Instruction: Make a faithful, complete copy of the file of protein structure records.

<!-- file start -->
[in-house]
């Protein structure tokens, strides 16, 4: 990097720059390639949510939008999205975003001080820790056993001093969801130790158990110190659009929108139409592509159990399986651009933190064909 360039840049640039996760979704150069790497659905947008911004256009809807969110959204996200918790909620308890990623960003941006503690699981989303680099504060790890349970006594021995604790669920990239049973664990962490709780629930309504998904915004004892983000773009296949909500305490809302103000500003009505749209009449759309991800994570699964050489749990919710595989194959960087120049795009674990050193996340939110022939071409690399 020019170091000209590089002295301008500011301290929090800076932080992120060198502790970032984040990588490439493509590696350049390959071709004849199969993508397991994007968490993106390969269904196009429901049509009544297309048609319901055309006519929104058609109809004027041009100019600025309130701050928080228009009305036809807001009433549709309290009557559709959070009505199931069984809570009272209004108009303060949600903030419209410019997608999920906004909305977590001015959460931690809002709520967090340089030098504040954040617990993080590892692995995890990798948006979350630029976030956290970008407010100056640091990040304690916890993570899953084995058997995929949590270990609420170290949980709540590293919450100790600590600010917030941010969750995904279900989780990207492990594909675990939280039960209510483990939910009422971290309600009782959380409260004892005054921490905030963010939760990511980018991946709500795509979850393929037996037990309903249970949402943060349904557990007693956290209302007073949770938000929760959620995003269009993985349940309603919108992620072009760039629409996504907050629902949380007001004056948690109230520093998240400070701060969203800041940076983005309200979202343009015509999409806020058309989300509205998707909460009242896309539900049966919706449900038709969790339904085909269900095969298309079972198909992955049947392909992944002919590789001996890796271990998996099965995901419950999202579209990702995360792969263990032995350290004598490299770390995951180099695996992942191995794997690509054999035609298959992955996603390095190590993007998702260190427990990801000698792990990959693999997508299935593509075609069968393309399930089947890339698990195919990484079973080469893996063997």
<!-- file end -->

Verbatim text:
[in-house]
């Protein structure tokens, strides 16, 4: 990097720059390639949510939008999205975003001080820790056993001093969801130790158990110190659009929108139409592509159990399986651009933190064909 360039840049640039996760979704150069790497659905947008911004256009809807969110959204996200918790909620308890990623960003941006503690699981989303680099504060790890349970006594021995604790669920990239049973664990962490709780629930309504998904915004004892983000773009296949909500305490809302103000500003009505749209009449759309991800994570699964050489749990919710595989194959960087120049795009674990050193996340939110022939071409690399 020019170091000209590089002295301008500011301290929090800076932080992120060198502790970032984040990588490439493509590696350049390959071709004849199969993508397991994007968490993106390969269904196009429901049509009544297309048609319901055309006519929104058609109809004027041009100019600025309130701050928080228009009305036809807001009433549709309290009557559709959070009505199931069984809570009272209004108009303060949600903030419209410019997608999920906004909305977590001015959460931690809002709520967090340089030098504040954040617990993080590892692995995890990798948006979350630029976030956290970008407010100056640091990040304690916890993570899953084995058997995929949590270990609420170290949980709540590293919450100790600590600010917030941010969750995904279900989780990207492990594909675990939280039960209510483990939910009422971290309600009782959380409260004892005054921490905030963010939760990511980018991946709500795509979850393929037996037990309903249970949402943060349904557990007693956290209302007073949770938000929760959620995003269009993985349940309603919108992620072009760039629409996504907050629902949380007001004056948690109230520093998240400070701060969203800041940076983005309200979202343009015509999409806020058309989300509205998707909460009242896309539900049966919706449900038709969790339904085909269900095969298309079972198909992955049947392909992944002919590789001996890796271990998996099965995901419950999202579209990702995360792969263990032995350290004598490299770390995951180099695996992942191995794997690509054999035609298959992955996603390095190590993007998702260190427990990801000698792990990959693999997508299935593509075609069968393309399930089947890339698990195919990484079973080469893996063997």